Relationship between 15FQ™ & 16PFCorrelations between 15FQ™ and 16PF-C, 16PF-A and 16PF-5
|16PF Labels||16PF-A||16PF-C||16PF-5||15FQ™ Labels|
|FG/MD<> .32 <> .55 <> .53||Distortion|
The table above displays the correlations between the 15FQ™ scales and their 16PF counterparts. The form A and form 5 data is based on a sample of 110 and 108 delegates on Psytech International training courses, while the form C data is based on a sample of 135 undergraduate volunteers. The correlation coefficients range from 0.25 to 0.72 for Form C, 0.17 to 0.76 for Form A and .15 to .82 for Form 5, with median values of 0.53 and 0.54 and 0.63 respectively. There is some indication in the above table of a tendency for the more reliable 16PF-A scales to correlate more highly with their 15FQ™ counterparts. In other words those 16PF scales which show the largest correlation with the 15FQ™ tend to be those scales which are the most reliable. This is not particularly surprising, one can not expect two scales to correlate highly if one of the scales is unreliable, and hence contains much error variance. This is further corroborated by the generally higher correlations obtained with 16PF-5. Given the higher levels of reliability for Form 5, it is generally easier to interpret the correlations between 15FQ™ and 16PF-5. The table above shows that there is a high level of congruence (r > 0.6) between eight 16PF-5 factors: A, C, F, H, I, M, O, and Q2 and their corresponding 15FQ™ dimensions. This should be evaluated in the light of the level of congruence between 16PF-5 and its predecessor 16PF-A, for which only five pairs of equivalently labelled factors: F, H, I, O, Q4 correlate higher than 0.6.
However, it is also evident from this table that certain scales appear to be measuring different aspects of personality. 16PF-5 factors G, N, Q3 and Q4 correlate less than 0.3 (ranging from 0.15-0.29) with their 15FQ™ counterparts. Given that the low correlations can not be explained by low reliability on the part of either test, this suggests that these measures are likely to be assessing different aspects of personality. Examination of the respective scales confirms this. Factors G, Q3 and N have been revised substantially in the new edition of the 16PF (Russell M & Karol D 1994). In each case, these three factors as measured by 16PF-5 have become more narrowly focused. Factor G more narrowly measures attention to rules; Factor Q3 concentrates on perfectionism and Factor N on privateness. Factor Q4 appears to be measuring aspects of frustration tolerance which is only one aspect of the 15FQ™ equivalent. Once again, it should be noted that the level of equivalence between 16PF-5 and the previous edition 16PF-A is lower with Factors L, M, N and Q1 correlating below 0.21 with the same label pair (range: 0.15-0.21).Correlations between 16PF-A and 16PF-5 (both UK& US) 15FQ™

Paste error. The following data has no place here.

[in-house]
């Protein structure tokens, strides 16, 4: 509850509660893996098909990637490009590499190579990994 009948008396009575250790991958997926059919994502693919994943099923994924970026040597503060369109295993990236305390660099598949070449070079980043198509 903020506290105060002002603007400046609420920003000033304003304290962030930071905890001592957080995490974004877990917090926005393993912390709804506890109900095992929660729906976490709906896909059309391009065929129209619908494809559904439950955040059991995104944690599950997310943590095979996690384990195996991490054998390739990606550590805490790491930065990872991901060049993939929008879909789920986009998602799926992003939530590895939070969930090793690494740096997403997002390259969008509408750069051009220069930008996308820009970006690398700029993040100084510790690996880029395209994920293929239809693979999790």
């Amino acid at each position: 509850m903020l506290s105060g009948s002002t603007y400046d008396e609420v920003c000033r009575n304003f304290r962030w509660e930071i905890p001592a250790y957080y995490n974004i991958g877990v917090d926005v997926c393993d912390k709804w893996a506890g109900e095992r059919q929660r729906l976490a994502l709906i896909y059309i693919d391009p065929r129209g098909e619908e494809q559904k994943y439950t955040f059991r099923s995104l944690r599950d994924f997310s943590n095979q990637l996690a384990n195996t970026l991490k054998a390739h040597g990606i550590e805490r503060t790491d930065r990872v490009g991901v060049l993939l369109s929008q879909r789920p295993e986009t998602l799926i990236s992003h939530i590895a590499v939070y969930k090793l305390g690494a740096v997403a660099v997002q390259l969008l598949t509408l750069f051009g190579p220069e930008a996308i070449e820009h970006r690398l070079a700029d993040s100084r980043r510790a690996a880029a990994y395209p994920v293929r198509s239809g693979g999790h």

|16PF Labels||16PF5 (US)||16PF5 (UK)||15FQ™||15FQ™ Labels|
|FG/MD<> 0.49 <> 0.50||0.55||Distortion|
The table above provides the correlation coefficients obtained between the 16PF-A and its equivalent scale in both the UK and US form of 16PF-5 and the 15FQ™. The anglicization of 16PF-5 is described in Smith (1994) . As can clearly be seen, many of the 15FQ™ dimensions provide larger correlations with 16PF-A than they do the 16PF-5 factors. The average correlation between 16PF-A and 15FQ™ is larger than that between 16PF-A and 16PF-5. Given that the 16PF fifth edition is ostensibly not a new test but merely a revised, improved, version of the 16PF this table provides powerful evidence in favour of the claim that the 15FQ™ is measuring highly similar personality traits to those of the 16PF-A.
The Relationship between the 15FQ™ & the MBTI
A sample of 221 volunteers completed both the 15FQ™ and the MBTI as part of a test validation exercise. Table 12 below displays the significant correlations between the various 15FQ™ dimensions and the MBTI.
The next table demonstrates some interesting, and meaningful, patterns of correlations between the 15FQ™ dimensions and the types identified by the MBTI. The four major extravert dimensions of the 15FQ™ - outgoing, enthusiastic, socially bold and self-sufficient - all show large correlations with the introvert/extravert MBTI types. The sensation/intuition types correlate fairly strongly with logically relevant 15FQ™ dimensions - conventional/radical, practical/conceptual. Thinking/feeling types correlate relatively well with 15FQ™ temperamental/stable, factual/aesthetically sensitive and confident/self-doubting. Finally, MBTI judging/perception types show good correlations with several relevant 15FQ™ dimensions - cautious/enthusiastic, flexible/Conscientious, direct/restrained and informal/disciplined.Significant Correlations Between the 15FQ™ and the MBTI (N=221)
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